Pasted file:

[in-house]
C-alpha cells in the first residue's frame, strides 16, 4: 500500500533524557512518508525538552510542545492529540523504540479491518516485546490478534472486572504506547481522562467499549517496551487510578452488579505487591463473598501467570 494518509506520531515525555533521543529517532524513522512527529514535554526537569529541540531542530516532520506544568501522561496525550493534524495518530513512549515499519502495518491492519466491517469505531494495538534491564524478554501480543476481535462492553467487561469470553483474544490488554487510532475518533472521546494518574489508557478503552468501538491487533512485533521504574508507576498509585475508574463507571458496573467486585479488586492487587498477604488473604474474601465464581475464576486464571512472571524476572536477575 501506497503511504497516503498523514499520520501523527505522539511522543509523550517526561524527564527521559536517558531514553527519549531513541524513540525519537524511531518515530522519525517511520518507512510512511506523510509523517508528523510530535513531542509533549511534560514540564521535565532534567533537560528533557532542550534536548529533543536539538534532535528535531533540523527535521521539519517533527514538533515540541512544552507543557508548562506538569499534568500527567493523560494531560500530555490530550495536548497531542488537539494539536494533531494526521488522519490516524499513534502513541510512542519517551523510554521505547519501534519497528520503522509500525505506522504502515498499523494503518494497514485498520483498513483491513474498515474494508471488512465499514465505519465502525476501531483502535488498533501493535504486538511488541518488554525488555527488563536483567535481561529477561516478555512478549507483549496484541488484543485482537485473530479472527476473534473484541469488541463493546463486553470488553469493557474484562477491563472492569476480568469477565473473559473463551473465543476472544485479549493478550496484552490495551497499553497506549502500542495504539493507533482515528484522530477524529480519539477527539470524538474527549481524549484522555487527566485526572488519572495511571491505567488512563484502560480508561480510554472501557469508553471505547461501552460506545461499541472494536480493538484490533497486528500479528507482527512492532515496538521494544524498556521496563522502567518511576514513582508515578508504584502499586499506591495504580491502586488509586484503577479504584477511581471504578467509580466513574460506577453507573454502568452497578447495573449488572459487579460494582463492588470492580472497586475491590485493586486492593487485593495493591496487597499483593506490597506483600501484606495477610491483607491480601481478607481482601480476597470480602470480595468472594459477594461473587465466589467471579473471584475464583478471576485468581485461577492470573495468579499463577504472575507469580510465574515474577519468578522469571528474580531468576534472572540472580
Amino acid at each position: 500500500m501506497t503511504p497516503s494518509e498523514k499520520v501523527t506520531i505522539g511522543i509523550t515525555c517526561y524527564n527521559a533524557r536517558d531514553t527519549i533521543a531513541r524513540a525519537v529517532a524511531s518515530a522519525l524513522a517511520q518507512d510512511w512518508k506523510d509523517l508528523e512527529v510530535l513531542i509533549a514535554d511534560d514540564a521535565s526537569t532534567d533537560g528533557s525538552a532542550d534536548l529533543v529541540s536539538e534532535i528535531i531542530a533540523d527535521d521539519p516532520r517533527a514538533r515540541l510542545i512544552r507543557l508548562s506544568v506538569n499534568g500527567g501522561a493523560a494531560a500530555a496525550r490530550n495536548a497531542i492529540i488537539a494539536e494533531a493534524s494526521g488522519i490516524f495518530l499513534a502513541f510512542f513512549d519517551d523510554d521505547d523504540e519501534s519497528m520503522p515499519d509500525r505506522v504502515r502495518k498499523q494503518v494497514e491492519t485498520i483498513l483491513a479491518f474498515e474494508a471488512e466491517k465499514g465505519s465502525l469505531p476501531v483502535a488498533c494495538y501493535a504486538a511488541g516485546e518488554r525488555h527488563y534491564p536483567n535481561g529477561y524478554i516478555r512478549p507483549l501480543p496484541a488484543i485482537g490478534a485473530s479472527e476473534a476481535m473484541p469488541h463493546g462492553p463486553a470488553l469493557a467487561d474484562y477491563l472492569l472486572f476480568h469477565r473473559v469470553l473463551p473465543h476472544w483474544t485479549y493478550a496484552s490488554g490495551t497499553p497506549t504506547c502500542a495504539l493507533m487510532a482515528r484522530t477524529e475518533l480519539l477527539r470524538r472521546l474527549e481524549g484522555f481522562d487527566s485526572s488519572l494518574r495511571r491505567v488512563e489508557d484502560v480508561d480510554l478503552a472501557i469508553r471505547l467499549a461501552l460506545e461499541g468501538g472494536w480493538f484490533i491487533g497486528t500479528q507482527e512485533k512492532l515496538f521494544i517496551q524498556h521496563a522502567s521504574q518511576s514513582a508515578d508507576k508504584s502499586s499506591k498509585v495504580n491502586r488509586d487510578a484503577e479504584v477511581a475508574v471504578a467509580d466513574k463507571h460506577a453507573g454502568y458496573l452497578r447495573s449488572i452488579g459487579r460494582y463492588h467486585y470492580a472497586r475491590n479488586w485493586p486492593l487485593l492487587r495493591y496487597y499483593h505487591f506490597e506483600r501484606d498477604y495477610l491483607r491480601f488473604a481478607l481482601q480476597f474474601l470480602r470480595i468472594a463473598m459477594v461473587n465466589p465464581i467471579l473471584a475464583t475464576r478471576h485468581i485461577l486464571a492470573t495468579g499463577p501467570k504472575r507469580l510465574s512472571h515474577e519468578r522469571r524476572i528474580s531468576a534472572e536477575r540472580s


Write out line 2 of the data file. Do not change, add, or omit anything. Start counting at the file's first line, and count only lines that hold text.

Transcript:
C-alpha cells in the first residue's frame, strides 16, 4: 500500500533524557512518508525538552510542545492529540523504540479491518516485546490478534472486572504506547481522562467499549517496551487510578452488579505487591463473598501467570 494518509506520531515525555533521543529517532524513522512527529514535554526537569529541540531542530516532520506544568501522561496525550493534524495518530513512549515499519502495518491492519466491517469505531494495538534491564524478554501480543476481535462492553467487561469470553483474544490488554487510532475518533472521546494518574489508557478503552468501538491487533512485533521504574508507576498509585475508574463507571458496573467486585479488586492487587498477604488473604474474601465464581475464576486464571512472571524476572536477575 501506497503511504497516503498523514499520520501523527505522539511522543509523550517526561524527564527521559536517558531514553527519549531513541524513540525519537524511531518515530522519525517511520518507512510512511506523510509523517508528523510530535513531542509533549511534560514540564521535565532534567533537560528533557532542550534536548529533543536539538534532535528535531533540523527535521521539519517533527514538533515540541512544552507543557508548562506538569499534568500527567493523560494531560500530555490530550495536548497531542488537539494539536494533531494526521488522519490516524499513534502513541510512542519517551523510554521505547519501534519497528520503522509500525505506522504502515498499523494503518494497514485498520483498513483491513474498515474494508471488512465499514465505519465502525476501531483502535488498533501493535504486538511488541518488554525488555527488563536483567535481561529477561516478555512478549507483549496484541488484543485482537485473530479472527476473534473484541469488541463493546463486553470488553469493557474484562477491563472492569476480568469477565473473559473463551473465543476472544485479549493478550496484552490495551497499553497506549502500542495504539493507533482515528484522530477524529480519539477527539470524538474527549481524549484522555487527566485526572488519572495511571491505567488512563484502560480508561480510554472501557469508553471505547461501552460506545461499541472494536480493538484490533497486528500479528507482527512492532515496538521494544524498556521496563522502567518511576514513582508515578508504584502499586499506591495504580491502586488509586484503577479504584477511581471504578467509580466513574460506577453507573454502568452497578447495573449488572459487579460494582463492588470492580472497586475491590485493586486492593487485593495493591496487597499483593506490597506483600501484606495477610491483607491480601481478607481482601480476597470480602470480595468472594459477594461473587465466589467471579473471584475464583478471576485468581485461577492470573495468579499463577504472575507469580510465574515474577519468578522469571528474580531468576534472572540472580